LOS ANGELES (Reuters) - Pixar has brought to life cars, fish, rats and monsters, but “Brave” is the animated studio’s first film built around a feisty female.
“Brave”, opening in U.S. theaters on Friday, is the tale of a young, red-headed Scottish archer called Merida who decides to defy her mother, break with tradition and do her own thing.
When a witch grants Merida an ill-fated wish and turns her mother into a bear, the girl must gather all her resources to bring her family back together.
Merida, voiced by Scottish actress Kelly Macdonald, is no Disney-style princess looking for a prince charming, but a teen “stuck between adolescence and adulthood”, co-director Mark Andrews said.
“One of the themes of ‘Brave’ is following our fate,” Andrews told reporters. “Do we have control over our destinies? We can have control over our own destiny if we’re brave enough to look inside ourselves and find out what that really is.”
During its 17-year history making films, Pixar, a unit of Walt Disney Co, has become Hollywood’s most reliable studio. Starting with “Toy Story” in 1995, its 12 films have generated more than $7.2 billion in worldwide ticket sales, according to Hollywood.com.
With Merida figurines, watches and other merchandise already on sale, industry tracking suggests “Brave” will open with a healthy $55 million to $60 million in domestic ticket sales, despite a scarier feel than usual and a PG rating.
Producer Katherine Sarafian said the creative team was inspired by Grimms’ fairy tales “where life’s not easy. There’s hard stuff that’s going to happen.”
“It is a little bit more dark and intense. But we didn’t want to shy away from that. We wanted to show real consequences to (Merida’s) actions,” Sarafian said.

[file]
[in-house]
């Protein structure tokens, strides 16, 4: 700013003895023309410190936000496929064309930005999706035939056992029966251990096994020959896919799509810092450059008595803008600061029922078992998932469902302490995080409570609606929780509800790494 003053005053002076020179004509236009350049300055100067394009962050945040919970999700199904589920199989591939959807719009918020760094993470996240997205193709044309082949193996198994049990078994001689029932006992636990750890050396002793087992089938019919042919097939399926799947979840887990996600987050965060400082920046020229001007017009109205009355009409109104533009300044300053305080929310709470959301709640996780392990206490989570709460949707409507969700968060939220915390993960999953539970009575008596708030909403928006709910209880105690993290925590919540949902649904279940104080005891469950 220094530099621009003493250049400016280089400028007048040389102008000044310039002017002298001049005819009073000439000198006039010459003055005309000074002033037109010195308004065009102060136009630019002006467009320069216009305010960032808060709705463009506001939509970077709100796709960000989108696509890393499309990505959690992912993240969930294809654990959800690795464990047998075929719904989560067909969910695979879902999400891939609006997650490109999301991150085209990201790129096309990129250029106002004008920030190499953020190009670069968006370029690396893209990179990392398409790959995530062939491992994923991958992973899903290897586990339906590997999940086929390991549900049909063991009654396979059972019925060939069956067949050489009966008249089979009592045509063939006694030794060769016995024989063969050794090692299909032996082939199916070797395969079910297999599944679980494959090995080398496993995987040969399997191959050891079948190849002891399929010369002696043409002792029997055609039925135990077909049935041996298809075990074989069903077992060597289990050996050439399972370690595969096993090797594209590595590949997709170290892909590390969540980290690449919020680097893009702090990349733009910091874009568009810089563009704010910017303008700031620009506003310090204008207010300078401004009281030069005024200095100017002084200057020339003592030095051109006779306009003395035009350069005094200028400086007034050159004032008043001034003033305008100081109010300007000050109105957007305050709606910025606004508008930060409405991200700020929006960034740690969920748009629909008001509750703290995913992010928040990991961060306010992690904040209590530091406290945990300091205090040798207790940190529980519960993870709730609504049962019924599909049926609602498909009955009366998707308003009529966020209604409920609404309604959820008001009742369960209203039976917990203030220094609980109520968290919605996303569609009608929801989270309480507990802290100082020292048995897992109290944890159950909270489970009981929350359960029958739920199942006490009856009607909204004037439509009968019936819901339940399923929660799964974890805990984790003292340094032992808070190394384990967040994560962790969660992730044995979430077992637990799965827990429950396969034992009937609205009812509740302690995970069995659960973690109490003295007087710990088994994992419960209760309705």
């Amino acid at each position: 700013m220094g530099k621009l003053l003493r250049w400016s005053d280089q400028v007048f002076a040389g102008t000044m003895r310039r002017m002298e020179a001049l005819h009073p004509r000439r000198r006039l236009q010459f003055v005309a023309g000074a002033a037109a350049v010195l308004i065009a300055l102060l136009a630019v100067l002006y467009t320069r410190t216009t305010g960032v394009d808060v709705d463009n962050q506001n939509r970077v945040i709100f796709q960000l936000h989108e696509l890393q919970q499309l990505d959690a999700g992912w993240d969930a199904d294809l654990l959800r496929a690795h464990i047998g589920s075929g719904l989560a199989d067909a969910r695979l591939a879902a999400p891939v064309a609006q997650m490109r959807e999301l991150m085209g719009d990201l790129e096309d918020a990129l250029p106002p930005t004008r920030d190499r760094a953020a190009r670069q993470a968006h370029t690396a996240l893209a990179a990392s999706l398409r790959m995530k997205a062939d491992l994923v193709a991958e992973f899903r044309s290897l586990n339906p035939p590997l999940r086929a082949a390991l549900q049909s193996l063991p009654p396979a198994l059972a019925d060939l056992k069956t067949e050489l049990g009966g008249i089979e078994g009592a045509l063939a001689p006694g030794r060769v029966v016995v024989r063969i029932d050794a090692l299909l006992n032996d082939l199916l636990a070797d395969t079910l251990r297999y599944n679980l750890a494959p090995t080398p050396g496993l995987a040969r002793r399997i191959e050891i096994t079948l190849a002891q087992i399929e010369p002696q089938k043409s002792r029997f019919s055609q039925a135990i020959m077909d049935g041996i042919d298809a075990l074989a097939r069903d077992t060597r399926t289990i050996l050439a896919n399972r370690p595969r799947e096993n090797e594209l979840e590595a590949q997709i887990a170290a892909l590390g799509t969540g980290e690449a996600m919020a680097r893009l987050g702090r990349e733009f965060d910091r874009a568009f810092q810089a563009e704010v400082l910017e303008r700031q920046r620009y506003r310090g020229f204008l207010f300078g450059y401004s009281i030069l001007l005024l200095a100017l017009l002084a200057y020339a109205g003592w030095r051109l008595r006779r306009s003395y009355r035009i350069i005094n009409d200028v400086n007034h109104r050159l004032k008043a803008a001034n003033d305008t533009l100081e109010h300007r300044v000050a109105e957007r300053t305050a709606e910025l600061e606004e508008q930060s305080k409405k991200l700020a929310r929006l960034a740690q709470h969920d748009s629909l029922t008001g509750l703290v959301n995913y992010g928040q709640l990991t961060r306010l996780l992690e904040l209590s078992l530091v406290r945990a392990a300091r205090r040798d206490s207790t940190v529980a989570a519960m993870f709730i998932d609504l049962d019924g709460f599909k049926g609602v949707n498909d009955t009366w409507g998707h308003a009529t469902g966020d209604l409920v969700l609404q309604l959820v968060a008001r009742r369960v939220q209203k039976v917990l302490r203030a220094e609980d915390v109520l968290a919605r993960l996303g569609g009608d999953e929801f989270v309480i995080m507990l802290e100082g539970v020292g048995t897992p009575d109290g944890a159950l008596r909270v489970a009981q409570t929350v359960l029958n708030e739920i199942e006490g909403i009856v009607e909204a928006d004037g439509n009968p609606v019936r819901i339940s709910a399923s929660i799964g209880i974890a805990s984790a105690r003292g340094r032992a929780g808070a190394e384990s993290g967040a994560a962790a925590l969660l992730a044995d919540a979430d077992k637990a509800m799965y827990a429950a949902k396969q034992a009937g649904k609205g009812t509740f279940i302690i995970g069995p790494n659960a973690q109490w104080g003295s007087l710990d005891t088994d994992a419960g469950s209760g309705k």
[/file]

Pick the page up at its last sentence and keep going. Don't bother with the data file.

“Brave” also is the first time that the movie studio has gone back in time, presenting new challenges for computer-generated animation.
“We were going to an ancient time period. Pixar has never done that before,” Sarafian said.
“Teeth were crooked, there’s something growing on everything, castles are run down - there are no clean, sharp surfaces and the computer likes clean, sharp, surfaces. So this was completely as difficult as you can make things for our technology teams,” she said.
Eight years in the making, “Brave” involved two research trips to Scotland where Sarafian said the creative team studied Celtic mythology, “touched everything, we stole heather, we smelled the smells, looked at the skies, talked to locals and heard the rhythm of the language”.
Pixar also made sure to get the accents right. The cast includes Scottish actor Billy Connolly, talk show host Craig Ferguson and “Harry Potter” star Robbie Coltrane. Britons Emma Thompson and Julie Walters round out the cast as Merida’s mother and the witch, respectively.
Additional reporting by Ron Grover; Editing by Jill Serjeant and Dale Hudson